This paper examines the performance of a horizontal well with multi-lateral completion in a mature thin carbonate reservoir. The Upper Sabil reservoir in Zelten formation of Paleocene age in Intisar 103N Field has a structure of anticline that housed 14.4 MMSTB of OOIP. The reservoir was highly under-saturated with oil of 42° API.

The initial field development with two vertical wells resulted in a poor recovery of only 9 % of OOIP. The recovery mechanism of Upper Sabil reservoir is mainly rock/fluid expansion with marginal support from flank aquifers. The poor recovery can be attributed to thin pay thickness, poor reservoir quality, large well spacing, and lack of pressure support from aquifers.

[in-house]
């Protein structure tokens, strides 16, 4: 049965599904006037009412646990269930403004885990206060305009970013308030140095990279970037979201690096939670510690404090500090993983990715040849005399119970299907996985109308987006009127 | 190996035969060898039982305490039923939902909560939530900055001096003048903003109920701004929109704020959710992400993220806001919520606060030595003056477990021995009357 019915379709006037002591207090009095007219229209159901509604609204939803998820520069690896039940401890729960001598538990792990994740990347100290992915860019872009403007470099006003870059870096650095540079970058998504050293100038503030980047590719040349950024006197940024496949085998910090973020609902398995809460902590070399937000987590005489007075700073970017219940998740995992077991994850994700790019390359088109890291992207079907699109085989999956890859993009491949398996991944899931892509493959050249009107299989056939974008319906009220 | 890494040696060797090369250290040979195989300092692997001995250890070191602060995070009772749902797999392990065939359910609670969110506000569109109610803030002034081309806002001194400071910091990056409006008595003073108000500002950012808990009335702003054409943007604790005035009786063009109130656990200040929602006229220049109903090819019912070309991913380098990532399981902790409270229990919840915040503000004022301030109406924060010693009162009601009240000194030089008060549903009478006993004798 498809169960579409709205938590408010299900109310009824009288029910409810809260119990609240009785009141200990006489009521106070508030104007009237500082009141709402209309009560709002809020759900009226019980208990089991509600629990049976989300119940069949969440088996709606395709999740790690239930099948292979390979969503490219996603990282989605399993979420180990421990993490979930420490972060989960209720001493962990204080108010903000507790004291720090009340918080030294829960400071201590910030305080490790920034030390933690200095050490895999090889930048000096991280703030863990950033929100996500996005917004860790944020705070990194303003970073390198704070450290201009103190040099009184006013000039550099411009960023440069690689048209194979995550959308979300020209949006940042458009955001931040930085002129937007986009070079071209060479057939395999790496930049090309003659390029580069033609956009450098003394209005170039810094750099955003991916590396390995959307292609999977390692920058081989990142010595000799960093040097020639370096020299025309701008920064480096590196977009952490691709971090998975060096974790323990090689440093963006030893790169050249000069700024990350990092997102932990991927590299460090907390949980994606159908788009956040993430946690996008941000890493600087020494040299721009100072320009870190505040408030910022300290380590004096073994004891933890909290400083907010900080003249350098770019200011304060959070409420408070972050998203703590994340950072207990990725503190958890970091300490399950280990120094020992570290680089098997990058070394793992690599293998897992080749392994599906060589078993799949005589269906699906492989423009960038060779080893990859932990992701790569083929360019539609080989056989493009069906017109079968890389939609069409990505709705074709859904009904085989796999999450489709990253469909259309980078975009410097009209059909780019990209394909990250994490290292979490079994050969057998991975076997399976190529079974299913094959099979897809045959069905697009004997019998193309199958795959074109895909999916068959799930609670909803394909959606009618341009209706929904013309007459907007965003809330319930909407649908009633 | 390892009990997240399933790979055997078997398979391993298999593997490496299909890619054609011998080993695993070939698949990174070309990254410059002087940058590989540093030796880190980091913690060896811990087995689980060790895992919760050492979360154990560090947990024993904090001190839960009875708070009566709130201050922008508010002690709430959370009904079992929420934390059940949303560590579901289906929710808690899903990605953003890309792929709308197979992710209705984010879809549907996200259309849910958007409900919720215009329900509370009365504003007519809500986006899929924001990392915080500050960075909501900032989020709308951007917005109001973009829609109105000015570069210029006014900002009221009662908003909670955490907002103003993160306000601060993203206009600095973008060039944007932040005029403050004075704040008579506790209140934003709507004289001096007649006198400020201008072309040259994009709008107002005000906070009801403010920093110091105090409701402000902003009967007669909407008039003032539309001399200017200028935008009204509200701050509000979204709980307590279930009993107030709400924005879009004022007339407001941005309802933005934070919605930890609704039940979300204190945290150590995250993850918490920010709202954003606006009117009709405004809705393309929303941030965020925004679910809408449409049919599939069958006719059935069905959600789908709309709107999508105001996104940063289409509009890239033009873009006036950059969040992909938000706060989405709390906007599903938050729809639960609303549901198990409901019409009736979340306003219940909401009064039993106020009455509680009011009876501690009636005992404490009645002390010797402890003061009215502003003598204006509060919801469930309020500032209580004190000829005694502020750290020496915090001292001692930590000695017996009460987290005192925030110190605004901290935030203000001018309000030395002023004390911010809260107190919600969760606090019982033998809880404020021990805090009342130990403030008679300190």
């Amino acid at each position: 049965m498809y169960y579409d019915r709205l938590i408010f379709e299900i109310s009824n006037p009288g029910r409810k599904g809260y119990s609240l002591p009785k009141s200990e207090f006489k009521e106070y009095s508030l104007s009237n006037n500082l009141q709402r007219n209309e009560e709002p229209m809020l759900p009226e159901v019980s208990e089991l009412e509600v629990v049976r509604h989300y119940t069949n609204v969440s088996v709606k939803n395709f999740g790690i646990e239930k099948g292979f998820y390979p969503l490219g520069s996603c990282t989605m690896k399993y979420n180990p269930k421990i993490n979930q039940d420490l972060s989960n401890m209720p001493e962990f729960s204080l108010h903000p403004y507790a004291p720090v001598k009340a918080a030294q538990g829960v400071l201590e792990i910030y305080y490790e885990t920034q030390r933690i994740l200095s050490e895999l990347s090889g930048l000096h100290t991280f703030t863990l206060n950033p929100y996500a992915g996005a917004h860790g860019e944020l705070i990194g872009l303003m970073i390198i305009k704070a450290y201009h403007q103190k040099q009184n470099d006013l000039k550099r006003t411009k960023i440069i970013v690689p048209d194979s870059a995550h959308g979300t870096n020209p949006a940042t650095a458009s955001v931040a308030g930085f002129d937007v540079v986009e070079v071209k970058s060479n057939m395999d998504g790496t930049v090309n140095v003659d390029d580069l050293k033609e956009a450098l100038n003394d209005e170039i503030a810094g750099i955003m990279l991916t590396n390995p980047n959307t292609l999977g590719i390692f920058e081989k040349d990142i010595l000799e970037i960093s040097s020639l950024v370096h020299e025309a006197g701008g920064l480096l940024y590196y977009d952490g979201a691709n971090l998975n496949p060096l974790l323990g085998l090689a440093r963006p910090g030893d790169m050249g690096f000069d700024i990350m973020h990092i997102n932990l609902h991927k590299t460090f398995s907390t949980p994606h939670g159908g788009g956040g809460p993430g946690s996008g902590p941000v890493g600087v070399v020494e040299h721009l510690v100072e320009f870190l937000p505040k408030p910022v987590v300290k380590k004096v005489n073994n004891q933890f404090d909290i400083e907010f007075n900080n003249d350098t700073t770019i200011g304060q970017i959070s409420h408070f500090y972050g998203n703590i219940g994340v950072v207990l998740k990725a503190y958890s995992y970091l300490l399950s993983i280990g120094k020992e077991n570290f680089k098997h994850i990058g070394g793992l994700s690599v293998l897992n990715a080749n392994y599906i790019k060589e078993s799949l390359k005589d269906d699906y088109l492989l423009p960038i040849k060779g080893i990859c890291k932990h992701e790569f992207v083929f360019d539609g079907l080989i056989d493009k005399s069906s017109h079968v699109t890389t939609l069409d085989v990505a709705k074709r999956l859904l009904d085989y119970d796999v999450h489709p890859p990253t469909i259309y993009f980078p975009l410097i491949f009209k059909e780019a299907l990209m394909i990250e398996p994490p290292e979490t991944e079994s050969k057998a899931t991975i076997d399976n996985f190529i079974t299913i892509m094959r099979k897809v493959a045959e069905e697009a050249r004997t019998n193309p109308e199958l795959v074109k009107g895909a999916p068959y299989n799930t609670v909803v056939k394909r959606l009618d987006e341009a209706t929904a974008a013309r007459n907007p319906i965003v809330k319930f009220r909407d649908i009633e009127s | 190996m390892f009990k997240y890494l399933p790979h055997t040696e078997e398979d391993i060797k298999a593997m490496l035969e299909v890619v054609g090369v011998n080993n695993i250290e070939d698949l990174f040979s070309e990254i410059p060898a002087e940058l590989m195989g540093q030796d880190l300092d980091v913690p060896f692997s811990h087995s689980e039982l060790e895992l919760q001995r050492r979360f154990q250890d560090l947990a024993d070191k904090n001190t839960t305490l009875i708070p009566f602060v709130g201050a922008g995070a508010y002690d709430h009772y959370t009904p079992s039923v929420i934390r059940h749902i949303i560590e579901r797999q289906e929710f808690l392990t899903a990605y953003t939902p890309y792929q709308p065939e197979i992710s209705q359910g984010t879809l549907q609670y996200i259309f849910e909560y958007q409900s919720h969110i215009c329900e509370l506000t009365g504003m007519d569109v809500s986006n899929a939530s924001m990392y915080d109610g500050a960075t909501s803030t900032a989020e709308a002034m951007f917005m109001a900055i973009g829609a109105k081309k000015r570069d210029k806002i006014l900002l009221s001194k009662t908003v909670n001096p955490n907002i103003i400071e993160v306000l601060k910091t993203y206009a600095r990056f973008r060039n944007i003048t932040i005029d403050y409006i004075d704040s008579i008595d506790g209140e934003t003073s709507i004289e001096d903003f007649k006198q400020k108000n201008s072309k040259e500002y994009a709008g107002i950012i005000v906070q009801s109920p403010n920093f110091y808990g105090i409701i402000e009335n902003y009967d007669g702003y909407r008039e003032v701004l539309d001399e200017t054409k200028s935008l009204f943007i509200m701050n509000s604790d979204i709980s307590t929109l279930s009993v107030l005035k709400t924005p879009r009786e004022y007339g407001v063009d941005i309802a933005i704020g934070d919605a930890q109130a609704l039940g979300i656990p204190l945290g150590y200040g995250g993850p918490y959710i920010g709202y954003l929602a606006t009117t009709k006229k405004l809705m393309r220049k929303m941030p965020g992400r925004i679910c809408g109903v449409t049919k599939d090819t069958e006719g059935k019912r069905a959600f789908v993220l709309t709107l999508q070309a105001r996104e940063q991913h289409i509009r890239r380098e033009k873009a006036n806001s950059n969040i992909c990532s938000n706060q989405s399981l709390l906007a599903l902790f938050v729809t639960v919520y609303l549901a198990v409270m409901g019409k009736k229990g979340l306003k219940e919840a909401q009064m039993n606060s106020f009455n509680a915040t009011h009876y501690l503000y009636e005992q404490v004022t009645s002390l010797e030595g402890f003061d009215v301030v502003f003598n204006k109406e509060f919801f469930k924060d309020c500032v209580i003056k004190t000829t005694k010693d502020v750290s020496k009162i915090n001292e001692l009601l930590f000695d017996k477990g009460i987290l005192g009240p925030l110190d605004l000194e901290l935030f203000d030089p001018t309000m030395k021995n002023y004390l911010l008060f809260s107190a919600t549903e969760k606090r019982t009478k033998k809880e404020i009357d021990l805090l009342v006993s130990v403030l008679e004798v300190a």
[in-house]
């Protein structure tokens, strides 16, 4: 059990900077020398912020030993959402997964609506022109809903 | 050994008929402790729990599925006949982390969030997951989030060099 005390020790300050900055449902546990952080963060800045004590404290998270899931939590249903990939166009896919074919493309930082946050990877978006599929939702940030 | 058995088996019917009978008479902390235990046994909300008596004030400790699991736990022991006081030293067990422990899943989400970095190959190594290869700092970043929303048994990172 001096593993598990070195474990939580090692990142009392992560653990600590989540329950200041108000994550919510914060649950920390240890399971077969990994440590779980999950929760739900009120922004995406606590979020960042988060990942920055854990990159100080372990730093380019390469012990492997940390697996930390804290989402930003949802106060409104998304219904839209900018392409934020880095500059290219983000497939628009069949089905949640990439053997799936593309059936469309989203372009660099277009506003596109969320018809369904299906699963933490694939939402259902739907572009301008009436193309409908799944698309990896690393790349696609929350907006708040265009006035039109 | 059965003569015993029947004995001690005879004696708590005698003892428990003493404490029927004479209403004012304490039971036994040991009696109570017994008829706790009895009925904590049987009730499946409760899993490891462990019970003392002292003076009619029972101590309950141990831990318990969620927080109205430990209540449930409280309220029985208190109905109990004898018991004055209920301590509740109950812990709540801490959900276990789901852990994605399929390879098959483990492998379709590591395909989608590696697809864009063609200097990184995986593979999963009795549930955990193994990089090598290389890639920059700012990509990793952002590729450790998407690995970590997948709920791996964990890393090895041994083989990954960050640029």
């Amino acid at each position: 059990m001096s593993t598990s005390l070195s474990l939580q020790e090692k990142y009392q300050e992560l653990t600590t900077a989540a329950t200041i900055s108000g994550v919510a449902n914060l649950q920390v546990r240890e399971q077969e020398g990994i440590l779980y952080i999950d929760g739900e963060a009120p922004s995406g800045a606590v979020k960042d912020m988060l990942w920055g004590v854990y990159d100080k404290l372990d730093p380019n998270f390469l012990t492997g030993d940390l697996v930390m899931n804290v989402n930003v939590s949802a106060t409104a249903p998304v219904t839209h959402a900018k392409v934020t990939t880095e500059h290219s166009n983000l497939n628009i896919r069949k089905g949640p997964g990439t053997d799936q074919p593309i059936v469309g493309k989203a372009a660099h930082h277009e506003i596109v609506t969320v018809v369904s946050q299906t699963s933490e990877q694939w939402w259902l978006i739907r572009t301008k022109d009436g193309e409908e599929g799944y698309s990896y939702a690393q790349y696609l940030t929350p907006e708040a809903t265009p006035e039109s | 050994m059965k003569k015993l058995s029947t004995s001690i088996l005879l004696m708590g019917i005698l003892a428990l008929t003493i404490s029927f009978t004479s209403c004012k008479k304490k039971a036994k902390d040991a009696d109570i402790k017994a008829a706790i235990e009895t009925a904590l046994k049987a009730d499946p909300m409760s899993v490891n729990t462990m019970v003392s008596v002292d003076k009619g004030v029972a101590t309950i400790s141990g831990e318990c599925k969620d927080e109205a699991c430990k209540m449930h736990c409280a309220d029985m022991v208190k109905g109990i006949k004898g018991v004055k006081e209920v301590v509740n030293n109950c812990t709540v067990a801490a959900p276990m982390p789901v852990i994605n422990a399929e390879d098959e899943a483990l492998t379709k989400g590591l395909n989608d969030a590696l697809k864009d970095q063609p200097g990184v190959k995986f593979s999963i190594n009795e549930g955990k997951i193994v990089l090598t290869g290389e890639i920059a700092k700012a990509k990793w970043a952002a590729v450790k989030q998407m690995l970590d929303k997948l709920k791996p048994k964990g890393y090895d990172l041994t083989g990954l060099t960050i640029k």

The existing two vertical wells revealed a near constant production rate for the last 17 years indicating the drainage area is much larger than the wells can deplete in a reasonable time frame. The incentive of reducing well spacing was there but the question was how to reduce the well spacing: by drilling many vertical wells or less number of horizontal wells.

A reservoir simulation study in 2003 indicated that drilling vertical wells in a very thin reservoir of poor quality was not cost effective and recommended drilling of horizontal well. Hence, a horizontal well was drilled and completed at the top of the porosity with two lateral legs.

The stabilized oil production rate of the horizontal well was approximately three times higher than that of the vertical well, whereas the drilling cost of the horizontal well was about 1.5 times higher. The production from the horizontal well showed no negative impact on the production performance of the existing vertical well and the reserve was doubled.

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